Dyslipidemia and electrolyte metabolism in essential hypertensive North Indians

Qulsoom Naz, M. Serajuddin, N. S. Verma, A. Ali Mehdi, M. L. Patel, Baby Anjum


Background: In the present study we are going to evaluate lipid profile and Electrolytes levels (Sodium, Potassium in Serum & Urine) in Essential Hypertensive and in healthy controls in North Indian Population.

Methods: A total of 210 age and sex matched E. hypertensive & healthy controls were included in our study from outpatient department (OPD) of Medicine in King George Medical University, Lucknow, India. First group consist of 110 subjects were known E. hypertensive patients (B.P ≤ 139/89mm of Hg). Another group is control group consist of 100 subjects who were healthy controls (B.P ≤ 120/80mm of Hg) with no history of hypertension. Fasting venous blood sample was collected from all the subjects in plane vacationer and the sample was centrifuged for the estimation of lipid profile & electrolyte i.e. Sodium (N+) & Potassium (K+). Lipid profile was measured with an automated analyzer (Biochem) & Electrolytes was measured using ion-selective electrolyte auto-analyzer in the Clinical lab of biochemistry in KGMU.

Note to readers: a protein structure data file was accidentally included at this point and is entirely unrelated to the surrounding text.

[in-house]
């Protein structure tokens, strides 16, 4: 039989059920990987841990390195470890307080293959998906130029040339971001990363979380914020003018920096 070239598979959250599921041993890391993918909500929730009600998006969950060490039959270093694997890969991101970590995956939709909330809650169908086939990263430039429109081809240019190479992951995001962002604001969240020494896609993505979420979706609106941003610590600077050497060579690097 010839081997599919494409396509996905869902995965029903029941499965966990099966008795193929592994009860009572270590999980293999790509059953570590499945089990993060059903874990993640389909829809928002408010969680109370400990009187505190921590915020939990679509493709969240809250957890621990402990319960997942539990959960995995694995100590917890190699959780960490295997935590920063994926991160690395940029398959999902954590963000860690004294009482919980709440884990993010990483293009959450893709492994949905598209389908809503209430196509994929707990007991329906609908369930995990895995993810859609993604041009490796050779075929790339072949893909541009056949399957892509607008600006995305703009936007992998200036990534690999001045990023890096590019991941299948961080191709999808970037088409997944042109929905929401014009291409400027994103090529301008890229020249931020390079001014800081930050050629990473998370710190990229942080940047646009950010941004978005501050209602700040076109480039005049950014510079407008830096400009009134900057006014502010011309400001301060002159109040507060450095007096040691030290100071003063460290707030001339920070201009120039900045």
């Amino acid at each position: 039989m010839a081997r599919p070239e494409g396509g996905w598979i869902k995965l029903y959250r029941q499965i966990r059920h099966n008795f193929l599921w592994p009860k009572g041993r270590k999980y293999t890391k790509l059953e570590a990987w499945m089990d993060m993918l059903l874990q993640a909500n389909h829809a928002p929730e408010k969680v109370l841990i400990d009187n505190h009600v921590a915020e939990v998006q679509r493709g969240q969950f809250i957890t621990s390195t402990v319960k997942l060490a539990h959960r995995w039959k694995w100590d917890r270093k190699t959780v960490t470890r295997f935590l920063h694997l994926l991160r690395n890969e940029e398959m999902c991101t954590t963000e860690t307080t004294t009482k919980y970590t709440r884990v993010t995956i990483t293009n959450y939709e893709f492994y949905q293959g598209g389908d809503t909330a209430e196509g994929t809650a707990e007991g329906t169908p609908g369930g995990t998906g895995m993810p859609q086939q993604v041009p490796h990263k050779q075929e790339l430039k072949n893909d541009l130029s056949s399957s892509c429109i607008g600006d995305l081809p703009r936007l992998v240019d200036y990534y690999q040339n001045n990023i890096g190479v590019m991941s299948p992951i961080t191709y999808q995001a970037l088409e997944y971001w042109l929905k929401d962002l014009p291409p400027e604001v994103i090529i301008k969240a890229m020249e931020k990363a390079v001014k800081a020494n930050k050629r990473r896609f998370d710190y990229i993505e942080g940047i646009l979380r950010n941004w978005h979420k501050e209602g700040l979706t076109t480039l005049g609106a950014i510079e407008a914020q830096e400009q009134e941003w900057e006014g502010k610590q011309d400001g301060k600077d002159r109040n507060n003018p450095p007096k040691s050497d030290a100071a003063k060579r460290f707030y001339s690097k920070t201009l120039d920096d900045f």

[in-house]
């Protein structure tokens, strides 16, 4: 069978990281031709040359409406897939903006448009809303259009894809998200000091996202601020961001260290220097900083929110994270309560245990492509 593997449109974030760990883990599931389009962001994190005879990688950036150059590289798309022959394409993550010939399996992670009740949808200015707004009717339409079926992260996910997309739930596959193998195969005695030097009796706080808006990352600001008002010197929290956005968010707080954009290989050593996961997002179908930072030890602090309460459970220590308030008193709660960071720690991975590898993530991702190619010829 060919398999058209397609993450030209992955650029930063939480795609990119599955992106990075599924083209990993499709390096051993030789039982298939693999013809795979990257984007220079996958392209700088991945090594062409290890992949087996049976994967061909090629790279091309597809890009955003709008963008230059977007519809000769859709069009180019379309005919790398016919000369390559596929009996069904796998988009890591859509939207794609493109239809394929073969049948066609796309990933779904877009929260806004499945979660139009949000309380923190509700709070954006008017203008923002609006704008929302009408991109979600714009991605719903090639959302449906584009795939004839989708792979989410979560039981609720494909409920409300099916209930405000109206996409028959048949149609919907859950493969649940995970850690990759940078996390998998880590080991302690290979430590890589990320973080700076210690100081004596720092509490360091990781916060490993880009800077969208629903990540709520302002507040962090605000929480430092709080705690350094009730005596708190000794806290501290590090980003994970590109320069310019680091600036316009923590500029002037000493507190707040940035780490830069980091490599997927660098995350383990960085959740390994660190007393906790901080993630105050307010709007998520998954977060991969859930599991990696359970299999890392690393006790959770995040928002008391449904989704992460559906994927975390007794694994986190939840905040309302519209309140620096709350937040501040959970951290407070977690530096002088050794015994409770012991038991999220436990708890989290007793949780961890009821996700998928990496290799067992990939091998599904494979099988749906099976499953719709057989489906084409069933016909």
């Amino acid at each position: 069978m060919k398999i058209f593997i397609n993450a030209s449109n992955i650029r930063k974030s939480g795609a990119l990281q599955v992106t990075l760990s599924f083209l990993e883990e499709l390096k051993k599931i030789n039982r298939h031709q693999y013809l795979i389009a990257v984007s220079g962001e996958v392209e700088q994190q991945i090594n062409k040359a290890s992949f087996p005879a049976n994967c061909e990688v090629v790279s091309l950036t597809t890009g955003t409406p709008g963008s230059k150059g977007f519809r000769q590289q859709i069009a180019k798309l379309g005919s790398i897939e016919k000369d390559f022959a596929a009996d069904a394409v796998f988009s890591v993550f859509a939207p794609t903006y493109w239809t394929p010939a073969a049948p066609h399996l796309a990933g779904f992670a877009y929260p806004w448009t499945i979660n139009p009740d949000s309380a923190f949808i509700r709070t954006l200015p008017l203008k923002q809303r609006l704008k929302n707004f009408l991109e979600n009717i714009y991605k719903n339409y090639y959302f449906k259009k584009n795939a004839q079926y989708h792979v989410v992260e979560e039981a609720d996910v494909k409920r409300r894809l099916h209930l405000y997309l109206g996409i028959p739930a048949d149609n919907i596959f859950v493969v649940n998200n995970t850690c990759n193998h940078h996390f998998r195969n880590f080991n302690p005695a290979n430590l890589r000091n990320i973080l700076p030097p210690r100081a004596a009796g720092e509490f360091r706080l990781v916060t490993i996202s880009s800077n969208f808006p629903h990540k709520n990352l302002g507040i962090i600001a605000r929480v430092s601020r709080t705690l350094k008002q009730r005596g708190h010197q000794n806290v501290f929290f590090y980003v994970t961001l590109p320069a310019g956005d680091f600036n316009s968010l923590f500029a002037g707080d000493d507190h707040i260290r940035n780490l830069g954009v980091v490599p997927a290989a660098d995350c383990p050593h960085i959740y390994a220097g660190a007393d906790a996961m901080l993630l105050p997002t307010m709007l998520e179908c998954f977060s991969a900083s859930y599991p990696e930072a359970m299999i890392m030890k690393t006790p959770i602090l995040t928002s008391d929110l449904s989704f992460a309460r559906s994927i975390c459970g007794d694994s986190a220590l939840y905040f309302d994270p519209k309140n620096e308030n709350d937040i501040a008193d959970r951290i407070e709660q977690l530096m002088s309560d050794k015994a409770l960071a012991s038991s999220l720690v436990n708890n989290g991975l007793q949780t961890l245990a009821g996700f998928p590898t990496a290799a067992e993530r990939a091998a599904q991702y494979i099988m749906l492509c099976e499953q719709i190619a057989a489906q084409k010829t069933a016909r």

Results: After analyzing results almost control subjects had normal lipid profile level. In patients of E. hypertension there was a highly significant increase in serum Total Cholesterol (p˂0.0001), LDL-Cholesterol (p˂0.0001) & Triglycerides (p˂0.001). HDL-Cholesterol (p˂0.03) is also significant as compare to controls. Not significant difference was found in serum sodium & potassium level. The Urinary Na+ levels were significantly lower in E. hypertensive patients when compared to controls while Urinary K+ levels were not significant.

Conclusion: So we conclude that dyslipidemia is associated with essential hypertension this may due to the genetic predisposition, secondary lifestyles, fatty food consumption, saturated fat, cholesterol in the food increase the blood cholesterol and saturated fat is the main culprit. Essential hypertensive is linked with increased Na+, K+ - ATPase activity and increased renal tubular sodium reabsorption.



Essential hypertension, Cardiovascular, Cholesterol

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